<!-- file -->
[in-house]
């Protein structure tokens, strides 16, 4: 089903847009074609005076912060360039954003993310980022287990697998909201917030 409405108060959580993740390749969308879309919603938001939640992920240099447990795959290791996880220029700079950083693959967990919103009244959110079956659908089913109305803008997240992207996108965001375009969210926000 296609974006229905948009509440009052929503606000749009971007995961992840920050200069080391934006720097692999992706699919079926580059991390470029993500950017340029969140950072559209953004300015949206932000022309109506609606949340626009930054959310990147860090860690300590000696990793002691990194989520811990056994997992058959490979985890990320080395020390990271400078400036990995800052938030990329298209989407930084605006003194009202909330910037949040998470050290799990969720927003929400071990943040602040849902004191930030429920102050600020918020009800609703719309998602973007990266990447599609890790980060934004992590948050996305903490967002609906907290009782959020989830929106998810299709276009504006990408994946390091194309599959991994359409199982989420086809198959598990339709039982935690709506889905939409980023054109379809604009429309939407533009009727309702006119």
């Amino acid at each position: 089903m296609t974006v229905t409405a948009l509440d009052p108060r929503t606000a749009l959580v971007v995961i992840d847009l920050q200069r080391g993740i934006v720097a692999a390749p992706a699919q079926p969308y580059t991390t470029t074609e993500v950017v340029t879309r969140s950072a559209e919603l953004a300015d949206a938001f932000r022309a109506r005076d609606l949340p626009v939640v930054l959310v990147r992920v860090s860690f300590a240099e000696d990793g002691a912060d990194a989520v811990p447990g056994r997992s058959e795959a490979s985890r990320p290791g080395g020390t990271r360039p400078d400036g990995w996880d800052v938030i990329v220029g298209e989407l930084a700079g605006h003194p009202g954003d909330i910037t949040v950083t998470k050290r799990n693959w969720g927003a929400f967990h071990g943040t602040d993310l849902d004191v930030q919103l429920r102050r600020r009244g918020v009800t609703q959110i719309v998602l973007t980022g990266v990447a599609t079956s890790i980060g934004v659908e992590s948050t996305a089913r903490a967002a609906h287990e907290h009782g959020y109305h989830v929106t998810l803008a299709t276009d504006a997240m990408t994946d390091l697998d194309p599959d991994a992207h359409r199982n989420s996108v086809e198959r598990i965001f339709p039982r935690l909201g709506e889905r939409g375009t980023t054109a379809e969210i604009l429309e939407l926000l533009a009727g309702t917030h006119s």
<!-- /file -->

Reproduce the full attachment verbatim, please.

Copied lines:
[in-house]
């Protein structure tokens, strides 16, 4: 089903847009074609005076912060360039954003993310980022287990697998909201917030 409405108060959580993740390749969308879309919603938001939640992920240099447990795959290791996880220029700079950083693959967990919103009244959110079956659908089913109305803008997240992207996108965001375009969210926000 296609974006229905948009509440009052929503606000749009971007995961992840920050200069080391934006720097692999992706699919079926580059991390470029993500950017340029969140950072559209953004300015949206932000022309109506609606949340626009930054959310990147860090860690300590000696990793002691990194989520811990056994997992058959490979985890990320080395020390990271400078400036990995800052938030990329298209989407930084605006003194009202909330910037949040998470050290799990969720927003929400071990943040602040849902004191930030429920102050600020918020009800609703719309998602973007990266990447599609890790980060934004992590948050996305903490967002609906907290009782959020989830929106998810299709276009504006990408994946390091194309599959991994359409199982989420086809198959598990339709039982935690709506889905939409980023054109379809604009429309939407533009009727309702006119």
């Amino acid at each position: 089903m296609t974006v229905t409405a948009l509440d009052p108060r929503t606000a749009l959580v971007v995961i992840d847009l920050q200069r080391g993740i934006v720097a692999a390749p992706a699919q079926p969308y580059t991390t470029t074609e993500v950017v340029t879309r969140s950072a559209e919603l953004a300015d949206a938001f932000r022309a109506r005076d609606l949340p626009v939640v930054l959310v990147r992920v860090s860690f300590a240099e000696d990793g002691a912060d990194a989520v811990p447990g056994r997992s058959e795959a490979s985890r990320p290791g080395g020390t990271r360039p400078d400036g990995w996880d800052v938030i990329v220029g298209e989407l930084a700079g605006h003194p009202g954003d909330i910037t949040v950083t998470k050290r799990n693959w969720g927003a929400f967990h071990g943040t602040d993310l849902d004191v930030q919103l429920r102050r600020r009244g918020v009800t609703q959110i719309v998602l973007t980022g990266v990447a599609t079956s890790i980060g934004v659908e992590s948050t996305a089913r903490a967002a609906h287990e907290h009782g959020y109305h989830v929106t998810l803008a299709t276009d504006a997240m990408t994946d390091l697998d194309p599959d991994a992207h359409r199982n989420s996108v086809e198959r598990i965001f339709p039982r935690l909201g709506e889905r939409g375009t980023t054109a379809e969210i604009l429309e939407l926000l533009a009727g309702t917030h006119s």